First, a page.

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The Journal of rheumatology

Prolonged clinical remission in patients with systemic lupus erythematosus.


PMID 25086082

Abstract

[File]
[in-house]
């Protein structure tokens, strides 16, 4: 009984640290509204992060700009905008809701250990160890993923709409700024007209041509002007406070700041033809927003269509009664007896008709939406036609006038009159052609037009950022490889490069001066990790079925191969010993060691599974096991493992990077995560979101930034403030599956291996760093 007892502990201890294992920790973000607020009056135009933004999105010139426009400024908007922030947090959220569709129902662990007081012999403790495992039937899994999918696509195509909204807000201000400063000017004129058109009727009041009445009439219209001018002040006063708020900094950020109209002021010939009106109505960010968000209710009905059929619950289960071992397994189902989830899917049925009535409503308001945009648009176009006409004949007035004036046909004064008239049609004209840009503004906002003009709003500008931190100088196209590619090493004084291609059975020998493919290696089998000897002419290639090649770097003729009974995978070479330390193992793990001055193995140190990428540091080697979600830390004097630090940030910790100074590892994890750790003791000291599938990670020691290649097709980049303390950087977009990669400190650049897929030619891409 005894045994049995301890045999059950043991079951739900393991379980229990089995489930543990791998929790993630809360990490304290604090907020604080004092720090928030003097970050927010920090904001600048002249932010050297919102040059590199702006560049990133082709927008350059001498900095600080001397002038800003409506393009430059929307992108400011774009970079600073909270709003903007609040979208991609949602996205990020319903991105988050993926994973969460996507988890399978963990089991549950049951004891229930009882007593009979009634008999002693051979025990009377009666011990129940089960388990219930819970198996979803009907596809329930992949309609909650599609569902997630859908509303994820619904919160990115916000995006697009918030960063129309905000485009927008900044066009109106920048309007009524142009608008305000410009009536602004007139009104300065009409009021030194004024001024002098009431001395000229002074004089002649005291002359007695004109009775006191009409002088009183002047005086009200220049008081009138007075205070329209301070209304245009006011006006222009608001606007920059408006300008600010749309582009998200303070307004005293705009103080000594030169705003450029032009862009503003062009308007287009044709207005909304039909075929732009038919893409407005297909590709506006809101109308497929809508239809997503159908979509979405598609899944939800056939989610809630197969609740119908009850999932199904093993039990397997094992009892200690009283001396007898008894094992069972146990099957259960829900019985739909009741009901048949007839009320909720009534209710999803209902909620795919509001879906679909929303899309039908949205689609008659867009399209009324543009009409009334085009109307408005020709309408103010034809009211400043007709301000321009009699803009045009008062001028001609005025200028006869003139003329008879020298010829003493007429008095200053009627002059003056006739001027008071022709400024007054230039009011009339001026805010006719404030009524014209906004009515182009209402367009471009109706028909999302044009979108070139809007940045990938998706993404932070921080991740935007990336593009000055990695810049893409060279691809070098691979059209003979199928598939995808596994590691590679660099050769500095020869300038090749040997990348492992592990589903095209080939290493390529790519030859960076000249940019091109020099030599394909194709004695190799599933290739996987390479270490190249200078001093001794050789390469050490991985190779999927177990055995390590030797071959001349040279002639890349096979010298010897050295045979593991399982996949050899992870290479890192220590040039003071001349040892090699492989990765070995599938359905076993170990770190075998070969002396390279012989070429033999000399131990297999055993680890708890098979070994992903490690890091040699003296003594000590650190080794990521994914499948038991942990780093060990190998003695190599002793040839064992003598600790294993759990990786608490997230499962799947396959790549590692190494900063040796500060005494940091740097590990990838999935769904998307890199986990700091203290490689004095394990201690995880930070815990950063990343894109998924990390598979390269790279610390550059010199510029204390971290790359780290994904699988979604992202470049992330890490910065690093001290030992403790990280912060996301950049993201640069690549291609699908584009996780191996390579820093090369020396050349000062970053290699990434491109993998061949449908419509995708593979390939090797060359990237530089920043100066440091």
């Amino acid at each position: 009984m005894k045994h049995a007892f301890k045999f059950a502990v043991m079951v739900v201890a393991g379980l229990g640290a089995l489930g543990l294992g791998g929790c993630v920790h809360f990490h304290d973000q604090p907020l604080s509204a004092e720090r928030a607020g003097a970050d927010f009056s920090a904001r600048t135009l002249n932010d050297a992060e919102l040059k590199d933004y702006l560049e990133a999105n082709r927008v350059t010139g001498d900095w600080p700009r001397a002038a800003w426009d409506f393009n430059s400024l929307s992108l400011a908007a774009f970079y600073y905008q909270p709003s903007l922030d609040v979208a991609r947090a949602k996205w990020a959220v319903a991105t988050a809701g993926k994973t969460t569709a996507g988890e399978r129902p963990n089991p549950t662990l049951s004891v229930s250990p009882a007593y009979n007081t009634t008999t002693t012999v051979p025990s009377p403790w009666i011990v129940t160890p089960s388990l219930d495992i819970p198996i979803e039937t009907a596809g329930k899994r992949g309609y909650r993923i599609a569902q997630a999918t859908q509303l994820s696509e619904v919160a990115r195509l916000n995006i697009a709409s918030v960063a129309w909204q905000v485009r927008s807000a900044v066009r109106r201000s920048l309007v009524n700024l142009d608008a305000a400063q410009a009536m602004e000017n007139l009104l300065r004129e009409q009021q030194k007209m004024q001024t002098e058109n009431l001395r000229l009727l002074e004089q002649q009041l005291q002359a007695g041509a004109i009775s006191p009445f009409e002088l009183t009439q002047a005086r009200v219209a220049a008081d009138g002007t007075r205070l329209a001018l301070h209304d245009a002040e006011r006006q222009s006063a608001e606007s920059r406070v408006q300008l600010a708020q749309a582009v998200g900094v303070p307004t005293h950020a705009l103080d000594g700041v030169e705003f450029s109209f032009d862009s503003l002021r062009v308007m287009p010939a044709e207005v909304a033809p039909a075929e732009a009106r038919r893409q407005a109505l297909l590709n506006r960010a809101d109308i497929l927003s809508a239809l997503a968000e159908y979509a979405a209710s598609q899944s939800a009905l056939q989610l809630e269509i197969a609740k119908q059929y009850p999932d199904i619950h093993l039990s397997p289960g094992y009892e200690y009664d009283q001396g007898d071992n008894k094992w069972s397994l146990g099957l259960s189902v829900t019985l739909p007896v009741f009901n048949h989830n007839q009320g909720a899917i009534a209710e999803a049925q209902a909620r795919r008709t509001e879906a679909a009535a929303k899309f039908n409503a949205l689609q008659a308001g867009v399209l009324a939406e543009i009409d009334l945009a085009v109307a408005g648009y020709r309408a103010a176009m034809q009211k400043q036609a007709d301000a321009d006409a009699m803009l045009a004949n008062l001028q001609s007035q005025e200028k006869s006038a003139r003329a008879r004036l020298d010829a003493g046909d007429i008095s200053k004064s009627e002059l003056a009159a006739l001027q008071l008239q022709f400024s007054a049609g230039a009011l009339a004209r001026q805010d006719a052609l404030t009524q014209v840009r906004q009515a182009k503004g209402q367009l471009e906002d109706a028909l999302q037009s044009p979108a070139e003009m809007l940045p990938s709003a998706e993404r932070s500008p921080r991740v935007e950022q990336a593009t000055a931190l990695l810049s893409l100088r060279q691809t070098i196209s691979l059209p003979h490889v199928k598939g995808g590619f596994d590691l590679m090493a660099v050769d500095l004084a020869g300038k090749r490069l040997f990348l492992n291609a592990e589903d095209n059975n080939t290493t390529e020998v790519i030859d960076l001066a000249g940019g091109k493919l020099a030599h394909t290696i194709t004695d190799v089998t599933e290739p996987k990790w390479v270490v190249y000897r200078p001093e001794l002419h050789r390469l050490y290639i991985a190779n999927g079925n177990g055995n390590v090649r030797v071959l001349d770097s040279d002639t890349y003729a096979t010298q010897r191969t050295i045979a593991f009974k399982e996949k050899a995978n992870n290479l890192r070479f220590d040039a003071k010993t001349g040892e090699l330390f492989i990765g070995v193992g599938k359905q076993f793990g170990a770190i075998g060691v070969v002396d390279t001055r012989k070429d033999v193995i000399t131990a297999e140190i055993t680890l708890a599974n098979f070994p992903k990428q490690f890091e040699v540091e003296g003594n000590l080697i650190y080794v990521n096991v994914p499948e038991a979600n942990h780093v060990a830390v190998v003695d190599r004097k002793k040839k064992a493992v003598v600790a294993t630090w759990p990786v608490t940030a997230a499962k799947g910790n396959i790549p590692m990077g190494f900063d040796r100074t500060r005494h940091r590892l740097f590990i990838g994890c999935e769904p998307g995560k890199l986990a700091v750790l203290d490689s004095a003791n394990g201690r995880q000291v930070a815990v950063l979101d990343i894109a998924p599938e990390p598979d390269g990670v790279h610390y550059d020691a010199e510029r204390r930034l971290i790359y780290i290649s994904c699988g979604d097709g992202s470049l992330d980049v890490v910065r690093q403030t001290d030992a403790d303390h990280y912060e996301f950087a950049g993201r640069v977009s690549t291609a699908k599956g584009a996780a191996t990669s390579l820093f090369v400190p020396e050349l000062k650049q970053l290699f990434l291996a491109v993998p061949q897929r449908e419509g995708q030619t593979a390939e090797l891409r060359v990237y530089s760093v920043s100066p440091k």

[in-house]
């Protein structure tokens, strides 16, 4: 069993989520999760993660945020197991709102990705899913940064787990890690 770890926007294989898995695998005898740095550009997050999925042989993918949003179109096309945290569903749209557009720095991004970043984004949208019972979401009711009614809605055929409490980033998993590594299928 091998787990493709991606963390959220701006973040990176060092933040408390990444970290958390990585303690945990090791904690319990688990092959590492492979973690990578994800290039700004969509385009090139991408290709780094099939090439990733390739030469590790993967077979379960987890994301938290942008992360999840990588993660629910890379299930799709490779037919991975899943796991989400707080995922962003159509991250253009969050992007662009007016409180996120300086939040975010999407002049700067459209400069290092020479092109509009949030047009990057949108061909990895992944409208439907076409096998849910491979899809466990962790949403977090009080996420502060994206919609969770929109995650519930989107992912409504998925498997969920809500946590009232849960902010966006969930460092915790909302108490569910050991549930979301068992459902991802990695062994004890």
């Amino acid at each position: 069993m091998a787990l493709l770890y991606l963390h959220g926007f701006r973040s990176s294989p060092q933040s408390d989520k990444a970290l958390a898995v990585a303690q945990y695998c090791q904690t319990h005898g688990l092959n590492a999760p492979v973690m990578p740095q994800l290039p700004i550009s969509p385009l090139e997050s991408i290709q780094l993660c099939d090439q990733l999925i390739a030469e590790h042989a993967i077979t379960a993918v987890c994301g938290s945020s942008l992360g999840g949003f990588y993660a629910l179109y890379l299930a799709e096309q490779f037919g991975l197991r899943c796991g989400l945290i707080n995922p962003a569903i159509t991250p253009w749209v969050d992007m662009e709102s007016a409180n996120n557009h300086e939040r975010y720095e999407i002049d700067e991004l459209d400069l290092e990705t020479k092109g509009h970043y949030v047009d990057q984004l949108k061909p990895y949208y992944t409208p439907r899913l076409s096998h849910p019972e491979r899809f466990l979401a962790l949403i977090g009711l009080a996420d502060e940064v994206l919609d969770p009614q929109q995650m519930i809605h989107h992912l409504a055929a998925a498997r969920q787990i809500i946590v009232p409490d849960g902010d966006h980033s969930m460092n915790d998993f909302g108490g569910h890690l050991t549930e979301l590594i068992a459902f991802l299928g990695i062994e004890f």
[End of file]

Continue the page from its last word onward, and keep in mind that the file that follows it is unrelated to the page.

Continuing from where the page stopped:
Systemic lupus erythematosus (SLE) is typically a relapsing/remitting disease. However, some patients experience prolonged remission. These patients may provide further insights into SLE pathophysiology. In this study we characterize their clinical course. Prolonged remission was defined as Systemic Lupus Erythematosus Disease Activity Index (SLEDAI-2K) = 0, = 2, or = 4 (based on serology) for ≥ 5 consecutive years, with visits ≤ 18 months apart. The patients could be taking antimalarials, but not corticosteroids or immunosuppressives. Flare was defined as clinical activity on SLEDAI-2K, or by corticosteroid/immunosuppressive initiation. Each patient's preremission course was classified as monophasic, relapsing/remitting, or chronic active. These patients were compared to matched SLE controls and patients achieving remission on medications. A total of 38/1613 (2.4%) patients achieved prolonged remission while taking no medications. The mean duration was 11.5 ± 6.4 years. Twenty-seven patients (71.0%) had relapsing/remitting disease, 11 (28.9%) had monophasic illness, and none had chronic active disease prior to remission. They differed from matched controls in ethnicity, disease activity at first visit, and cumulative organ damage. There were 34/1613 patients (2.1%) who achieved prolonged remission while taking steroids and/or immunosuppressives, with mean duration 8.5 ± 2.9 years. Twelve patients (35.3%) experienced disease flare. They were younger at diagnosis, with more disease activity prior to remission than patients taking no medications. Prolonged remission is an infrequent outcome among patients and is preceded by an atypically monophasic clinical course in a significant minority. Those taking medications represent a heterogeneous group: those who will tolerate eventual taper, and those whose disease activity was merely suppressed by ongoing immunosuppression. Prolonged remission may reflect unique pathophysiologic mechanisms, and warrants further investigation.

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